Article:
Belfast was required by law to provide fair compensation to those with alleged claims in the intertidal zone in question before the property was opened to public use. However, the professor said that such offers do not need to be accepted and there may be more lawsuits related to the eminent domain lawsuit.

“I think you will continue to see litigation,” Thaler said. “I think this is a creative step from both the city and Nordic Aquafarms to address the situation. I don’t think it will get you there any faster. ”

In Maine, Eminent Domain is not widely used. A 2005 survey by the Maine City Association found that more than 96 percent of responding communities had not used or attempted to use significant domains in the past five years. Of the communities that did this, road projects were the dominant cause.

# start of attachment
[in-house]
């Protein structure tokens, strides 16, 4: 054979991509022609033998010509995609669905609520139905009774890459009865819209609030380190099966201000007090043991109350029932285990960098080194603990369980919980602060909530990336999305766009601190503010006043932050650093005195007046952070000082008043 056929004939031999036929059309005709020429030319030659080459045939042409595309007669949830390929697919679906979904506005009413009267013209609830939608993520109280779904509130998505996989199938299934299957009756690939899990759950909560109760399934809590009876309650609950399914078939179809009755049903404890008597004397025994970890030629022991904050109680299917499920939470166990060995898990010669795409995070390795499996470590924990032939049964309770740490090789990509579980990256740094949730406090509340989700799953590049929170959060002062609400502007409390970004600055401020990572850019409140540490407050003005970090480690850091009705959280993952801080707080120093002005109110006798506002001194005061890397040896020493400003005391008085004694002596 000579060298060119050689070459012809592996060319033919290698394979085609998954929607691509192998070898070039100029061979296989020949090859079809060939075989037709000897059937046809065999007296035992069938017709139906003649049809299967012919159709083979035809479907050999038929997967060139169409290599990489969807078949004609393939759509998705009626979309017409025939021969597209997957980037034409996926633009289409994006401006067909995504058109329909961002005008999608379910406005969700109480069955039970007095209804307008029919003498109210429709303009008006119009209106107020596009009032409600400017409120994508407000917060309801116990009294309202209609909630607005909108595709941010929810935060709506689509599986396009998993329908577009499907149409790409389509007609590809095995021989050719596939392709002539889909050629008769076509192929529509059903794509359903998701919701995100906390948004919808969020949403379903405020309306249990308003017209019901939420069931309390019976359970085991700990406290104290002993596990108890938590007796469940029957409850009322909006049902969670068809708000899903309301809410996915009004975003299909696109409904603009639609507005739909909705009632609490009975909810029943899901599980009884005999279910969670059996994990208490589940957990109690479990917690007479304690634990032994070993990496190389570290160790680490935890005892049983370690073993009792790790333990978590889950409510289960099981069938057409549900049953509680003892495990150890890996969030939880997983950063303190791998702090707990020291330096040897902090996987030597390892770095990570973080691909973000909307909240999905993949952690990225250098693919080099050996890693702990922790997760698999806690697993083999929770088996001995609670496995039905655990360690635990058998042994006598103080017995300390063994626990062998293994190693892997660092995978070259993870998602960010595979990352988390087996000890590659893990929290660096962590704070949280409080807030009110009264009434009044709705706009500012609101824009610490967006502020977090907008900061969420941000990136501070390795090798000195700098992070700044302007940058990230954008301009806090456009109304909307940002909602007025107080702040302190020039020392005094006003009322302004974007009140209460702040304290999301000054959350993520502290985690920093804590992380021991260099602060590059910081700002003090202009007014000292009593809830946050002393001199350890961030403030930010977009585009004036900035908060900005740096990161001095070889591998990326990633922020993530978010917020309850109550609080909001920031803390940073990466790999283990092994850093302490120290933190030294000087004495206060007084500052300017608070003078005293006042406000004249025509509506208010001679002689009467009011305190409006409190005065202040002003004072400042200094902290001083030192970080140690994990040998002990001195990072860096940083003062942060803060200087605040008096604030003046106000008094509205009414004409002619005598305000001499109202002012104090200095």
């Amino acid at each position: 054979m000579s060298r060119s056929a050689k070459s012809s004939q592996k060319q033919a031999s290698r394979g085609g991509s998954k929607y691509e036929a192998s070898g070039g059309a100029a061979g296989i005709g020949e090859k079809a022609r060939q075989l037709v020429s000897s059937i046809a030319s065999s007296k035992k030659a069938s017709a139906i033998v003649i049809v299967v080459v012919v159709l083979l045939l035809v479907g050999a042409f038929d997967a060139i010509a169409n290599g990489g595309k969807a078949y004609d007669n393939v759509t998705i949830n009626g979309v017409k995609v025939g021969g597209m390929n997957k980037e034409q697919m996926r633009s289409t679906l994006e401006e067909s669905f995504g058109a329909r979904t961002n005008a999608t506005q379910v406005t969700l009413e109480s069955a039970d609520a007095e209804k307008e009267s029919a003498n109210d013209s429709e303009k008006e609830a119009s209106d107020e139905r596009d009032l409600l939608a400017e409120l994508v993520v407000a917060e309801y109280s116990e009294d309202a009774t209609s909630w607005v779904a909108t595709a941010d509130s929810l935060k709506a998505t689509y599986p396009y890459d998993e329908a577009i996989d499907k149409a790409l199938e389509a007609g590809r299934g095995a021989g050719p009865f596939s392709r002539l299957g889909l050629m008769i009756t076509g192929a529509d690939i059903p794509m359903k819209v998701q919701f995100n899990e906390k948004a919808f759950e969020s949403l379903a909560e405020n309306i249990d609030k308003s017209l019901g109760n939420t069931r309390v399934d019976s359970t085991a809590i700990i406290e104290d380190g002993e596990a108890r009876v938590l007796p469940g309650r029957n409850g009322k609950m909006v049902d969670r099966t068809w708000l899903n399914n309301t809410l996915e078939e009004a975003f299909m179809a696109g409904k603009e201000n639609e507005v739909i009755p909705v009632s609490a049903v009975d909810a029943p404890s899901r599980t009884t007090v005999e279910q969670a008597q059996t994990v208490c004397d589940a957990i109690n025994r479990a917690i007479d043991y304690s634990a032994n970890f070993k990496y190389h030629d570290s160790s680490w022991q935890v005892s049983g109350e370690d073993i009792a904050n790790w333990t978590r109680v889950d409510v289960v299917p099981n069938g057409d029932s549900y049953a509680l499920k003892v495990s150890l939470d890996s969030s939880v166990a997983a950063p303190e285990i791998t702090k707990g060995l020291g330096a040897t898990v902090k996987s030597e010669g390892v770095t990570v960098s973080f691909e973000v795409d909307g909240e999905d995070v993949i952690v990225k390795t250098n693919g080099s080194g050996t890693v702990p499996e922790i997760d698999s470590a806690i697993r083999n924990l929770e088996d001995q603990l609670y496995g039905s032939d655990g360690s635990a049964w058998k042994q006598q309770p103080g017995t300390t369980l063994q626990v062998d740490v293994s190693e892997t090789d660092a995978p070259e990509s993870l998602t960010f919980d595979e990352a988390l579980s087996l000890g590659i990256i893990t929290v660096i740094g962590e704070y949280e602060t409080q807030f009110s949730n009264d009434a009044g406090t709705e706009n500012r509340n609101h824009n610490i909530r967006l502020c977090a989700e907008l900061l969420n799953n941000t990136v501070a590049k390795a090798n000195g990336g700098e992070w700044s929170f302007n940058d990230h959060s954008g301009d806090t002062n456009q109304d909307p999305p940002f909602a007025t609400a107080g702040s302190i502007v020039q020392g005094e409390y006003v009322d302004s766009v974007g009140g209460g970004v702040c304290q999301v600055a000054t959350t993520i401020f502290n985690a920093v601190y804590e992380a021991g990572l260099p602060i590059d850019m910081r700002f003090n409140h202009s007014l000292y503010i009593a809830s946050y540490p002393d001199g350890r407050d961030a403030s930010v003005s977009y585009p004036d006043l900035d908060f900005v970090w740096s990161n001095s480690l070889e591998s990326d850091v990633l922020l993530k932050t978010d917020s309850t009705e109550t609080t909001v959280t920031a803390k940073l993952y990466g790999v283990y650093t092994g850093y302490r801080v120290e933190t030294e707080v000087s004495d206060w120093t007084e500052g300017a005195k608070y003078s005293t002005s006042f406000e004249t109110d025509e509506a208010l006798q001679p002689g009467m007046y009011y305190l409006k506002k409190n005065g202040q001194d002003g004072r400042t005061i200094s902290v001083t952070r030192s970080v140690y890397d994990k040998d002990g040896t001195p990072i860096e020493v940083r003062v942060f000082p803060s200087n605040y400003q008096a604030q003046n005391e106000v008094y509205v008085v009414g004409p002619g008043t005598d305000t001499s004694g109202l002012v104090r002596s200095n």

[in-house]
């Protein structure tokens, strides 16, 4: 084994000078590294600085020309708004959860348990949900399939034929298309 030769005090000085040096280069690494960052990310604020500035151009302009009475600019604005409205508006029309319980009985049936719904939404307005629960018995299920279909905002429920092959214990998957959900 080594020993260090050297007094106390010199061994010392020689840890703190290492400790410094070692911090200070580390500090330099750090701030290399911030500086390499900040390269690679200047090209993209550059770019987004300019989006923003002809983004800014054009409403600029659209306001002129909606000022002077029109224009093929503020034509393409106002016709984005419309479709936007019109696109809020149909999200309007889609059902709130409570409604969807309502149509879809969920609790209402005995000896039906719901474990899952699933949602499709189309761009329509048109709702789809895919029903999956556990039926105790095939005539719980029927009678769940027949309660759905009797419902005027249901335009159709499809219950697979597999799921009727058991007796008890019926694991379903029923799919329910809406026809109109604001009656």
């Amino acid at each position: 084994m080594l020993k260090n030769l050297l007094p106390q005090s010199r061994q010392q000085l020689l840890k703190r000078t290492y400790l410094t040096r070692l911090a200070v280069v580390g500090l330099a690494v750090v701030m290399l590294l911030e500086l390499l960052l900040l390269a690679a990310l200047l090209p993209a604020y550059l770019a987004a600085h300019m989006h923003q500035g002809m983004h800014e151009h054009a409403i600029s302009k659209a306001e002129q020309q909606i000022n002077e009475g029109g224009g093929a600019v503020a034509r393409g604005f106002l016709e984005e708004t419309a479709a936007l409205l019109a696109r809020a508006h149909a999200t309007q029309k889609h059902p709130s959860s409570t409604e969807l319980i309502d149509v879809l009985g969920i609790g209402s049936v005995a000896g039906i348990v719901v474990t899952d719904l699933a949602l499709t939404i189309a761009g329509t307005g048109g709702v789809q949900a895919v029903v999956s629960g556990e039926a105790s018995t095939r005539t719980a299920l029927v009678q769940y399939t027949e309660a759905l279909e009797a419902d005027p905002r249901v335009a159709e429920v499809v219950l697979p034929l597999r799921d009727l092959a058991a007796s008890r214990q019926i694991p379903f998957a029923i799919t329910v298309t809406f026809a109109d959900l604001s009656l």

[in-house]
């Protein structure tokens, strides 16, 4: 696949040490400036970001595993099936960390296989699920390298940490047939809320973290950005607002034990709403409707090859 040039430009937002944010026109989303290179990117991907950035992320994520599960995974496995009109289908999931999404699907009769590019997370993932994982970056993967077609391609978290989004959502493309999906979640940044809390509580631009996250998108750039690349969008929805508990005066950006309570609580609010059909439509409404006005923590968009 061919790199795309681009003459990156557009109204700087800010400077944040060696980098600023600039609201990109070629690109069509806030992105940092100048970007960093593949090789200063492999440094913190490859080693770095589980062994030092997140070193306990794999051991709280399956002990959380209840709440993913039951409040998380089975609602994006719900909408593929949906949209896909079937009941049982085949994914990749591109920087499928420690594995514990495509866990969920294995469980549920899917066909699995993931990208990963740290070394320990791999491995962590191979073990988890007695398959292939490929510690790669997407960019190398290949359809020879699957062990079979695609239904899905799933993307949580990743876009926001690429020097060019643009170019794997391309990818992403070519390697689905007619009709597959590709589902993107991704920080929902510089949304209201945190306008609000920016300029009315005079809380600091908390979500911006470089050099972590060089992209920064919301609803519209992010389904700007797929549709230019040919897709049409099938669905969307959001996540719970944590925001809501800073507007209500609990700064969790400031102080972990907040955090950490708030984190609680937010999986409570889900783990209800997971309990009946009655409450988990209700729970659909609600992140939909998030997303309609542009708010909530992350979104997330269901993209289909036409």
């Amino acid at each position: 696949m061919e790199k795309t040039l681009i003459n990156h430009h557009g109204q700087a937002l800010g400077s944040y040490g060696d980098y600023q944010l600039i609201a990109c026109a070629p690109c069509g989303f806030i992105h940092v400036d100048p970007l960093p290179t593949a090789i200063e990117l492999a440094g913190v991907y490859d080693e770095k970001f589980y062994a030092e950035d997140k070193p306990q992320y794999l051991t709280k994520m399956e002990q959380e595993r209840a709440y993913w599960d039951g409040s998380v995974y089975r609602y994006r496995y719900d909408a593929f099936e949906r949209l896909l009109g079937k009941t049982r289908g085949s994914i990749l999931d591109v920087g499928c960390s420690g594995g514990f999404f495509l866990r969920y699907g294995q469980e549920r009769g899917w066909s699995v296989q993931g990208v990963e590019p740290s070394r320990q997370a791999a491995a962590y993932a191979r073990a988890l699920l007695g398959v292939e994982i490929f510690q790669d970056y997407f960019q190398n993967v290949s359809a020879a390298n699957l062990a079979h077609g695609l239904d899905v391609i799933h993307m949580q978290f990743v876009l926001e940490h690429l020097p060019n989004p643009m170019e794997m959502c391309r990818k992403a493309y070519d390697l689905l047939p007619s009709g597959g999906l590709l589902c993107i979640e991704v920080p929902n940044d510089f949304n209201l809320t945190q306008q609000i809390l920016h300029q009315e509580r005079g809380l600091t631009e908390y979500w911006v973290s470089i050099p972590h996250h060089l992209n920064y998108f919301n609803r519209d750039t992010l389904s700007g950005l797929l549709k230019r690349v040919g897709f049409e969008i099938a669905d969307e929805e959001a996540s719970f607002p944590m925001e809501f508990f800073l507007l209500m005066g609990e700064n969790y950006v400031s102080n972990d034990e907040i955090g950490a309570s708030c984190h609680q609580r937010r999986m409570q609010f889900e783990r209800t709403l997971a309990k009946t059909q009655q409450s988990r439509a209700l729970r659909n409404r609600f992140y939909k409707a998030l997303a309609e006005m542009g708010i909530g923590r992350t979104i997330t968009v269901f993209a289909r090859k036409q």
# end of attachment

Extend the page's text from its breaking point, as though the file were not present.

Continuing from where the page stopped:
A high profile case in Maine, unrelated to a street project, occurred in Bangor in the mid-1990s when the city acquired several lots on Main Street to clear the area for Shaw’s Supermarket.

The city commissioned an appraiser to assess the properties and then submitted offers to the property owners. Two agreed to the sale, the other three filed lawsuits against the City of Bangor. One of these landowners finally came to an agreement with the city. But the other two – the owners of the former Brownie’s Market and the former Perry’s Restaurant – went to court over the appraised value of their properties.

One of the lawsuits was only resolved in 1997, two years after the city acquired the property for redevelopment.